This philosophy ultimately evolved into the philosophy of Lamarck during Linnaeus’s and Colden’s lifespans. Those who believed in Lamarckism or Lamarkian Theory believed that one organism evolved into the next, in some fairly linear fashion. Religious or not, this argument allowed people to develop their own personal philosophy about the chain of events that ensued resulting in these changes in life. This theory not only supported the traditionalists adhering to the Great Flood and Noah theory, but also those atheistic to these religious teachings or claims. Those who believed in the Flood had little to argue or contest regarding the existence of fossils and evidence for other life forms in the past. Those who didn’t believe in the flood instead gave credence to an equivalent to the flood, but mostly as a natural event, maybe even taking place in the form of a flood as numerous events. For each, these major changes in the environment that ultimately led to the death of these creatures is what turned them into into fossils. Those organisms which remained after these floods, according to both sides of this argument, stated that they had to evolve and develop new ways to survive in their new environments. Their newer generations would have to express the changes needed to persist and continue to survive.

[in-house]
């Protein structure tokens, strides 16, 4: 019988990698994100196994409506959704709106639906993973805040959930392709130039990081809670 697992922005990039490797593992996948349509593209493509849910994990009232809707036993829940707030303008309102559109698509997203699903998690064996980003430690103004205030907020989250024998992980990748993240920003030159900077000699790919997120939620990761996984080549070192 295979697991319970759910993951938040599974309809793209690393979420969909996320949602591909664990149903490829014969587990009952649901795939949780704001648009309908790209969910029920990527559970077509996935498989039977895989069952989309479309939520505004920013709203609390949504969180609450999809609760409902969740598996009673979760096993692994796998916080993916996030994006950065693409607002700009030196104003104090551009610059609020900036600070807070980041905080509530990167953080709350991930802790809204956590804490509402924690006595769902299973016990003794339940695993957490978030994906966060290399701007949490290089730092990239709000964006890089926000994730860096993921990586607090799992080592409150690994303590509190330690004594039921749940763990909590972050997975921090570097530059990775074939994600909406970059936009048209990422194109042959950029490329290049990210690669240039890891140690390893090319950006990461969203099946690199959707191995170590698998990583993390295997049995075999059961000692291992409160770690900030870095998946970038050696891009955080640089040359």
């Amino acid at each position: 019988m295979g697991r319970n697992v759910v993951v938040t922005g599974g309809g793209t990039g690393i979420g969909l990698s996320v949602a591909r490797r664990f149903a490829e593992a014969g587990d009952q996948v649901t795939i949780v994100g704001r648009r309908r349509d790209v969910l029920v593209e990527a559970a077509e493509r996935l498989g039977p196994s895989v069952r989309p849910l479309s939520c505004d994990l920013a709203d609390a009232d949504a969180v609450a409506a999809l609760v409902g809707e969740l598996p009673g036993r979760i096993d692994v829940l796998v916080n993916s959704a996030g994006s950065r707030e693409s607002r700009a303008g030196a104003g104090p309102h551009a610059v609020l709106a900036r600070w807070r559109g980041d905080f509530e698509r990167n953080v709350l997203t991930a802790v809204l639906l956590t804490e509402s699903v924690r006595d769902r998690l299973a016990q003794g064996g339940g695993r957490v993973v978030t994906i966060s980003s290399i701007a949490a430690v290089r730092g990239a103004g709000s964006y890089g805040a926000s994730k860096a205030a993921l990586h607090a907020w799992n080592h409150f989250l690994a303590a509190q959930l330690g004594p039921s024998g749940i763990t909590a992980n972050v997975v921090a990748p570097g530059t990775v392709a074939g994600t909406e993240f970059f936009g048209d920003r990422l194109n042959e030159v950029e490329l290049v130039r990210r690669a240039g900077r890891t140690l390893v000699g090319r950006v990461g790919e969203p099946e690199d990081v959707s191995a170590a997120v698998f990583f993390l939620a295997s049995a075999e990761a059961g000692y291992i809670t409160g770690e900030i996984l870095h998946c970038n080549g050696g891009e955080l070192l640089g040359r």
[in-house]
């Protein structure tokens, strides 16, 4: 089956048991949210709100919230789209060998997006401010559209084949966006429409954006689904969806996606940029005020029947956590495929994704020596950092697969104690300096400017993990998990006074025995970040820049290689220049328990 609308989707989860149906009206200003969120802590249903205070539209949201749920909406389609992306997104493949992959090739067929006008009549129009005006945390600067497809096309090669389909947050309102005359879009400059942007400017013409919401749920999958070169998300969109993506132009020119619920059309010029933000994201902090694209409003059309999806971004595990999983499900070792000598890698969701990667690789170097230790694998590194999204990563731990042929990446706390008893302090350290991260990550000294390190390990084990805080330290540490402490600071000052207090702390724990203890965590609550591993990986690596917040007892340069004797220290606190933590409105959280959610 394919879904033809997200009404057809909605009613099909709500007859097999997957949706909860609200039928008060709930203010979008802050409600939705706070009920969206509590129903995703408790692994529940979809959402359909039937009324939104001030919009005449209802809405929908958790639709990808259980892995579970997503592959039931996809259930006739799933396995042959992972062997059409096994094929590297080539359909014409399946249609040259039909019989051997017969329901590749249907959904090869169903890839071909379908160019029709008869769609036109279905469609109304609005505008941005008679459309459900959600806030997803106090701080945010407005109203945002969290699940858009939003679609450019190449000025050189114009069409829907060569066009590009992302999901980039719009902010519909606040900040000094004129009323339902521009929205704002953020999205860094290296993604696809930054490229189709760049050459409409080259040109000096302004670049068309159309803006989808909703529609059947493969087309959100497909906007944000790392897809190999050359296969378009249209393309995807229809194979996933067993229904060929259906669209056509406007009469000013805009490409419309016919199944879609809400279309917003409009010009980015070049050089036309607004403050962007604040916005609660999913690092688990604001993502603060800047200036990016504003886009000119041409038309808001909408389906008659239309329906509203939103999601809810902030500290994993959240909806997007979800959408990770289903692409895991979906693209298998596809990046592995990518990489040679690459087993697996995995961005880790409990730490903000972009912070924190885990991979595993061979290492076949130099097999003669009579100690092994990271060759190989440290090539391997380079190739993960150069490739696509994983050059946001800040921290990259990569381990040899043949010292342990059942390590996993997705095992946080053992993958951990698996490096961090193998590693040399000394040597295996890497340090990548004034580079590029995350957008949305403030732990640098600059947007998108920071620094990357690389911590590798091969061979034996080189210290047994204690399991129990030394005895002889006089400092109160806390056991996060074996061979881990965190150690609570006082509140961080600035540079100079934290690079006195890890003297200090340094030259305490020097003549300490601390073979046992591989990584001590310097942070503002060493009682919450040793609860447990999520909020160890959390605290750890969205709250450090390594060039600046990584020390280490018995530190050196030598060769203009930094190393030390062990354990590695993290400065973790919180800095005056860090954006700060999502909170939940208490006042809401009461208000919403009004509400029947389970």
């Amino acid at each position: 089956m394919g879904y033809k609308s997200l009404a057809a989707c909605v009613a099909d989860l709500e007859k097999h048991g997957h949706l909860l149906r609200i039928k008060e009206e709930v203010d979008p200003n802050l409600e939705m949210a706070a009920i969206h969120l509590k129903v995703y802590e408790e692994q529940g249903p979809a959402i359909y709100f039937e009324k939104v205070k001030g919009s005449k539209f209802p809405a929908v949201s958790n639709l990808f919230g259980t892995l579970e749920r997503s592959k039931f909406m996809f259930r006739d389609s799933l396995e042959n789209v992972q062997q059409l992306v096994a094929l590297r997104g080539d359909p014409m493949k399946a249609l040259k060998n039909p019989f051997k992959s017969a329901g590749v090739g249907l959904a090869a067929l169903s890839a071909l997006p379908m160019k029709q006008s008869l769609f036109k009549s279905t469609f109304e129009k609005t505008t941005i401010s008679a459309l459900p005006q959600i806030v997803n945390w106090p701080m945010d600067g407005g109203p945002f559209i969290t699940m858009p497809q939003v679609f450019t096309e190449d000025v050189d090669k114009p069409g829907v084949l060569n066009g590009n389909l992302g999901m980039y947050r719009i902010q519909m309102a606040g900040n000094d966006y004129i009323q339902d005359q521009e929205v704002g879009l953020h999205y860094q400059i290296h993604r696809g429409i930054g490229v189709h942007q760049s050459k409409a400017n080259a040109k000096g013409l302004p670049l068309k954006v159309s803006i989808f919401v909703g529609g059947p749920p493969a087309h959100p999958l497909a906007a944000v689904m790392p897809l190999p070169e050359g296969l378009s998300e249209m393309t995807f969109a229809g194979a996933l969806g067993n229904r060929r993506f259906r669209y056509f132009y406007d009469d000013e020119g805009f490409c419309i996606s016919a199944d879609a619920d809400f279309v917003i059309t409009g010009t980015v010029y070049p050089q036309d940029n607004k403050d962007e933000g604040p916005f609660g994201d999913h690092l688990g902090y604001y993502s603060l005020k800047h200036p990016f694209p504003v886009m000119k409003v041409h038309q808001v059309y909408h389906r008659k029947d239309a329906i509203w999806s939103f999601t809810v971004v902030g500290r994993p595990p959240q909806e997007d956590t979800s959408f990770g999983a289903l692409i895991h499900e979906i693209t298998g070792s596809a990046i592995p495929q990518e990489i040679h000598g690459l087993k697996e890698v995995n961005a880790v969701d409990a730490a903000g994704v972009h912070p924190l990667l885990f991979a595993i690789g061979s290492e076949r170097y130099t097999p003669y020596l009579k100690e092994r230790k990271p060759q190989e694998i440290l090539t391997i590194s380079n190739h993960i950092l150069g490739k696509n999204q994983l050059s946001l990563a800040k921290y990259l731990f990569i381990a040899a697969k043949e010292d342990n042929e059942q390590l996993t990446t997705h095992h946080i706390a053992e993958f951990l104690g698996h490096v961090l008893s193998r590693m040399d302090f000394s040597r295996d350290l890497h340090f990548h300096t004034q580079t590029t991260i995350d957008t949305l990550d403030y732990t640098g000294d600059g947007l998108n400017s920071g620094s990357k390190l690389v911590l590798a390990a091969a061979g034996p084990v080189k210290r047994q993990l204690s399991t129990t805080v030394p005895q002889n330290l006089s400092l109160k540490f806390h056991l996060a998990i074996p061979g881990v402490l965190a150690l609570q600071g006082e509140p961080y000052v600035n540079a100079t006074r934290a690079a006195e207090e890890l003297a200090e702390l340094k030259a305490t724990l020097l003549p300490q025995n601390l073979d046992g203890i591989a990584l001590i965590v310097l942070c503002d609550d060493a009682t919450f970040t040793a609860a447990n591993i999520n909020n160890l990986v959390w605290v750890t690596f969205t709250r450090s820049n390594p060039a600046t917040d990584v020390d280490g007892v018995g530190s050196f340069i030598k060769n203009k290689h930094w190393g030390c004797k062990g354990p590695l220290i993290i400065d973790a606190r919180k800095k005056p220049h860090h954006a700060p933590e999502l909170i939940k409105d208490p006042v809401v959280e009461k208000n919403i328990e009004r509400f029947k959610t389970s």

This philosophy was also used to explain how and why new medicines could be designed by God or Nature. These new medicines would thereby serve to meet the new medical needs for a newly specified region. In this way, Christians could argue that the locally grown Eupatorium perforatum or Boneset existed because God put it there to serve as a medicine for upcoming epidemic events–the yellow fever. Evolutionists would argue that the plant developed its use as a medicine for fevers specific to the region due to an intervention of the local ecology and the passing of past generations of plants, i.e. the local development of a disease or its foreign introduction, could both result in the evolution of a medicine to treat this particular problem. Even though the last example of this ideology relis upon a post-Colden plant discovery, the underlying beliefs used to illustrate this example existed within Linnaean’s writings. Linnaean was very much a religiously devoted scientist, who at least in writing was purely theological about his beliefs of science, nature, God and medicine.
Accompanying the belief that plant medicines locally were evolved as a part of ‘God’s theme,’ was the belief that the human body itself underwent changes as well. These changes took place due to exposures to the environment, daily living experiences, typical mind-related human behavioral, thought-related events, and finally temperament.
This question about whether or not “God’s theme” was presented in nature we find little direct reference to in any of Colden’s writings, per se. Nevertheless, it had to have played an important role in Colden’s understanding of health and the need for medicine. Colden’s interpretation of health and disease in a religious way suggests that he would have paid little attention to nature, if he took the natural events causing disease to be an act of fate and circumstance.